Promoting sustainable development & Community well-being

ADD to plant some 5000 mangrove at La Chaux, Coteau Raffin***** Protect rainforest stall climate change (UNEP)****Carbon dioxide reached 400ppm for the first time in 2015 and there is no turning back *****Average sea surface temperature over Indian Ocean 0.9 °C above 1981-2010 average******Indian Ocean Dipole is positive highest since 2006 - Temperature over Western Indian Ocean is higher than Eastern part


2015 was the warmest year ever recorded on Earth

The globally averaged temperatures from January through December 2015 were 0.87 degrees Celsius above the norm (defined as a 1951–1980 base period). The previous record—set last year—was 0.74°C above the norm. 2015 was more than 1°C warmer than temperatures in 1880, when consistent record-keeping began.

Regionally, 2015 was the second warmest year on record for the United States, Africa, and Europe. It was the warmest year for Asia and South America. Globally, new monthly temperature records were set in every month except January and April.

The map is drawn from data acquired from roughly 6,300 meteorological stations around the world; by ship- and buoy-based instruments measuring sea surface temperature; and by Antarctic research stations. The global observation is coordinated by the World Meteorological Organisation.

The 2015 temperature record continues a long-term warming trend that has largely been driven by increased carbon dioxide and other greenhouse gases that humans have emitted into the atmosphere. Most of the warming has occurred in the past 35 years, with 15 of the 16 warmest years on record occurring since 2001.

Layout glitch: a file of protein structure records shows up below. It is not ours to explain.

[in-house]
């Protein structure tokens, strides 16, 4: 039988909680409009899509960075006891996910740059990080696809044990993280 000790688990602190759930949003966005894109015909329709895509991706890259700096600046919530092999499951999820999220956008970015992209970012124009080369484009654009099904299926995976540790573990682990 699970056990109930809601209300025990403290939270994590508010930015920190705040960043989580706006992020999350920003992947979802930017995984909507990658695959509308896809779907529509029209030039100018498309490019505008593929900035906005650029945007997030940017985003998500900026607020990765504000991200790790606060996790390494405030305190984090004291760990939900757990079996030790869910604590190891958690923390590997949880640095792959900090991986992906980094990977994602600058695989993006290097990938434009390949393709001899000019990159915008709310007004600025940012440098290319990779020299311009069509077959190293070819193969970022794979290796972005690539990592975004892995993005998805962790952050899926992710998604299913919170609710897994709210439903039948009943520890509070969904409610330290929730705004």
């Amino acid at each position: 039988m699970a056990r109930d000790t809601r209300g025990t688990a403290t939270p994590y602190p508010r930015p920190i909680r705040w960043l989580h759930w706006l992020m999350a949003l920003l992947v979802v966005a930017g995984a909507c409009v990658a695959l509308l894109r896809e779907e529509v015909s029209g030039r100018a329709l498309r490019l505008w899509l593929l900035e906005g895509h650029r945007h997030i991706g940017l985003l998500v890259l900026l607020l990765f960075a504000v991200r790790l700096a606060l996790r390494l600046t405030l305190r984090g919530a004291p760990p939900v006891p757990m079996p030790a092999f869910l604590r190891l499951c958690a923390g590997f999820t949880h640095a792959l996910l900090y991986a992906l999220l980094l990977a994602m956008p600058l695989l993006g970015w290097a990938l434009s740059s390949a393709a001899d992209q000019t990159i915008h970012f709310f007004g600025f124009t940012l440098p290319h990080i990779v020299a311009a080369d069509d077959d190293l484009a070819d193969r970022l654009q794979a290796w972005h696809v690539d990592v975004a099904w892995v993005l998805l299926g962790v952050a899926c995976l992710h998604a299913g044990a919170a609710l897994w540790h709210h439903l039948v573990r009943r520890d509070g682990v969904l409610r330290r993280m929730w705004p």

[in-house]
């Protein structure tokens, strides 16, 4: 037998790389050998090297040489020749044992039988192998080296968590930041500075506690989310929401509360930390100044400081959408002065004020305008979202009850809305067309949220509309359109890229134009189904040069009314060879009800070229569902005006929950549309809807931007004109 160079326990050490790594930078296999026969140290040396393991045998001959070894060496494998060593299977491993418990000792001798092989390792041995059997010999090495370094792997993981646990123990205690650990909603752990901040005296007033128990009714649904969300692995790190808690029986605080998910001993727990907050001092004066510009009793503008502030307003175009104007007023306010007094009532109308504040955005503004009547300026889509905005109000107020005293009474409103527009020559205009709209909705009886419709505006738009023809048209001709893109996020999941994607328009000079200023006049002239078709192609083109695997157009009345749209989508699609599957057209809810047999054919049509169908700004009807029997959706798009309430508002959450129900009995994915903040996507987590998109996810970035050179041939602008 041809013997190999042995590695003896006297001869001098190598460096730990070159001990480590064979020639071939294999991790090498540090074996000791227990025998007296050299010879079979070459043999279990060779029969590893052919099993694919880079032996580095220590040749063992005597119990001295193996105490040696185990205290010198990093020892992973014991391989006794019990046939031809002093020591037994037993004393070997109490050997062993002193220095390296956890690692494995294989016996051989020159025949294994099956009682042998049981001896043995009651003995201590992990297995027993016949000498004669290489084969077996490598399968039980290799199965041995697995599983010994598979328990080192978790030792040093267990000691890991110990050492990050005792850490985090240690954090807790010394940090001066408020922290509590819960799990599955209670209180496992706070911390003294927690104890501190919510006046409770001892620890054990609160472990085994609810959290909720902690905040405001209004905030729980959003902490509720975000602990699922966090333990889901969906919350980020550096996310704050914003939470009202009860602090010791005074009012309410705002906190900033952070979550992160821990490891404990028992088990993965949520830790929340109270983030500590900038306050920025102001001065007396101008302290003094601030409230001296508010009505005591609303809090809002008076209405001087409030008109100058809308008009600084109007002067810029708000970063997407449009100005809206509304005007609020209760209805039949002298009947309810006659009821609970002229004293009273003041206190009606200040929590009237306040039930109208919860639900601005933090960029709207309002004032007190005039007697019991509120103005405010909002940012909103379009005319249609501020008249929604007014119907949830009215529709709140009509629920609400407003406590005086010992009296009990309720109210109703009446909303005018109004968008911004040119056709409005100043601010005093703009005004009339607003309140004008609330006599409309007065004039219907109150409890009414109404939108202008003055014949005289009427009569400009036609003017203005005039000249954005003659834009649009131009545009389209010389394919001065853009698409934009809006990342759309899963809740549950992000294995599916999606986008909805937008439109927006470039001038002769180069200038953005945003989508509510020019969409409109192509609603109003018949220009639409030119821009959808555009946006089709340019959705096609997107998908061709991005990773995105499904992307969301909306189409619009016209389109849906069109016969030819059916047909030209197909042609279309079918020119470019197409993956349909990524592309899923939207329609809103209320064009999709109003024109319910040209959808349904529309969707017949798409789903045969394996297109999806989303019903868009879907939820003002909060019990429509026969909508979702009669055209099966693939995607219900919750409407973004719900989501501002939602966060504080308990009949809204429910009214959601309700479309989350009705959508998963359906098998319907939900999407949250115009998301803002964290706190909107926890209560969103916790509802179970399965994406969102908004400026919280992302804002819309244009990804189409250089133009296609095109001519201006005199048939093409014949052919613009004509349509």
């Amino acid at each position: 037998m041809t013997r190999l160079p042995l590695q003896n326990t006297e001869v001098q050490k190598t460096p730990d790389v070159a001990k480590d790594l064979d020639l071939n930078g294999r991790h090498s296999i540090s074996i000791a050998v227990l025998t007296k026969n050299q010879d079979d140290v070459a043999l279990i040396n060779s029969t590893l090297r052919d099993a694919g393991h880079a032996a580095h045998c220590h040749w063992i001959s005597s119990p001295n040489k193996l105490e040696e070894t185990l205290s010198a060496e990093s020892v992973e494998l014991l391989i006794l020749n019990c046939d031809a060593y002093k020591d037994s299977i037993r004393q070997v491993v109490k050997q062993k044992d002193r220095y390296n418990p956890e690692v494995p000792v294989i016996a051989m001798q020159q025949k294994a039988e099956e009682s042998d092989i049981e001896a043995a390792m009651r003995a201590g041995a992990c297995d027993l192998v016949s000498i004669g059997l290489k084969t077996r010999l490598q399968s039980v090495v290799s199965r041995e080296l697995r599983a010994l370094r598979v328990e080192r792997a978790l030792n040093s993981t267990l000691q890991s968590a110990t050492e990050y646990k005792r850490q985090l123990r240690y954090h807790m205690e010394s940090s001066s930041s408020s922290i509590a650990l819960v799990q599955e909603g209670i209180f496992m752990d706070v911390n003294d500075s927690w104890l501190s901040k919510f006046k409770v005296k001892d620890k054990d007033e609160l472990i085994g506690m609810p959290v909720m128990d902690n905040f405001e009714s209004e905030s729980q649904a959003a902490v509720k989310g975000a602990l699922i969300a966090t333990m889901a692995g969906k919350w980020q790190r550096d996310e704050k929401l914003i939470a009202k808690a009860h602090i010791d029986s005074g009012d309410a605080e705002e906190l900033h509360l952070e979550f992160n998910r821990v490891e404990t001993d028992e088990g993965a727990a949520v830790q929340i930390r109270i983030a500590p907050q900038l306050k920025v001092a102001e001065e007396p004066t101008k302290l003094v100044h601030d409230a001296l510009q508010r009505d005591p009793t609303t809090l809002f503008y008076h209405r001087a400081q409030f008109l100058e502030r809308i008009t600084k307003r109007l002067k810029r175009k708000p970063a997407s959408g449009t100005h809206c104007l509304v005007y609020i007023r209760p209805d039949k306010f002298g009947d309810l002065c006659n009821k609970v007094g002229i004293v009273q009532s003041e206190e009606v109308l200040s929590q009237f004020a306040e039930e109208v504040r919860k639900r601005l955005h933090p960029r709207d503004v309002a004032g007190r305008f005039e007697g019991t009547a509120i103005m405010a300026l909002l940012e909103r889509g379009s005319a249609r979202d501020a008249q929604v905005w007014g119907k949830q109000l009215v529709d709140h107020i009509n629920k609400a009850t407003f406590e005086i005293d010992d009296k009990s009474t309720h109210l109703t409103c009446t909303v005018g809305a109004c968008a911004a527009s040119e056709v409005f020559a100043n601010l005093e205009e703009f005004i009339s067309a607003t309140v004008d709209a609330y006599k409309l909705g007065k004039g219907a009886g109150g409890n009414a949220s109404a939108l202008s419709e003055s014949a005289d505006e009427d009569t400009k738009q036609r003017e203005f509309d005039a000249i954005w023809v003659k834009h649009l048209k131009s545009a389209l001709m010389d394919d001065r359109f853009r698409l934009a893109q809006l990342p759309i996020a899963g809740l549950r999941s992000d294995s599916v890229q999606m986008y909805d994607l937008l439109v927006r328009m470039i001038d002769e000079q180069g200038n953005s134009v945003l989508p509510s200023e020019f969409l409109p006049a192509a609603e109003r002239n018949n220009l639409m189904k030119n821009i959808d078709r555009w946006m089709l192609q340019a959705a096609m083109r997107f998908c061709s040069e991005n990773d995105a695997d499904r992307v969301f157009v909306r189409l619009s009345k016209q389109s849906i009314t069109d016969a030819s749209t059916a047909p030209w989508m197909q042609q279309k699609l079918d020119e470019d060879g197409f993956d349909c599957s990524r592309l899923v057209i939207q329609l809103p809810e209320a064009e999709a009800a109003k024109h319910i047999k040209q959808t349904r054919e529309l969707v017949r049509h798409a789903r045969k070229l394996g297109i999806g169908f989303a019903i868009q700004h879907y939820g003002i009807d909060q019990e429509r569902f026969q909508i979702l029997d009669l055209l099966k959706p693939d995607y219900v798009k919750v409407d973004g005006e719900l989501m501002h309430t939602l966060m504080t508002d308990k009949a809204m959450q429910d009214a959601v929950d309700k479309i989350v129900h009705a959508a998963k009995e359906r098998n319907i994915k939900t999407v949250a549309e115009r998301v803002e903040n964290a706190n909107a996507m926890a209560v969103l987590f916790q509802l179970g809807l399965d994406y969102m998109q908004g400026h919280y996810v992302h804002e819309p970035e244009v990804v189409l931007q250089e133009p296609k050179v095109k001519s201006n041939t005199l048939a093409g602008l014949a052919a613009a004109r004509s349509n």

Phenomena such as El Niño or La Niña, which warm or cool the tropical Pacific Ocean, can contribute to short-term variations in global average temperature. The graph shows temperature trends in relation to El Niño and La Niña events.

In the past, the highest global temperature records were often set in El Niño years, which suggests that 2016—with El Niño going strong as of mid-January—appears likely to be another very warm year.

Climate change is the challenge of the generation. Now is the time to act on climate. (NASA, January 2016)

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topical articles

mangroveMangrove - Protecting our coasts for posterity

Mangrove forest covered large swathe of the coastal strip of Mauritius. In 1773 Bernardin de St Pierre, the author of the famous Paul et Virginie novel set in Mauritius, observed mangrove near Poste La Fayette. In Mauritius, mangrove is often translated as ‘manglier’ rather than 'palétuvier' but botanically, manglier is different from coastal mangrove.   

An eco-village approach to development
An eco-village is seen as a ‘human-scale full-featured settlement in which human activities are harmlessly integrated into the natural world in a way that is supportive of healthy human development, and can be successfully continued into the indefinite future and incorporating multiple centres of initiatives’.

At a time when Mauritius is urbanising rapidly, how far is it practicable to adopt such an eco-village approach to sustainable development?

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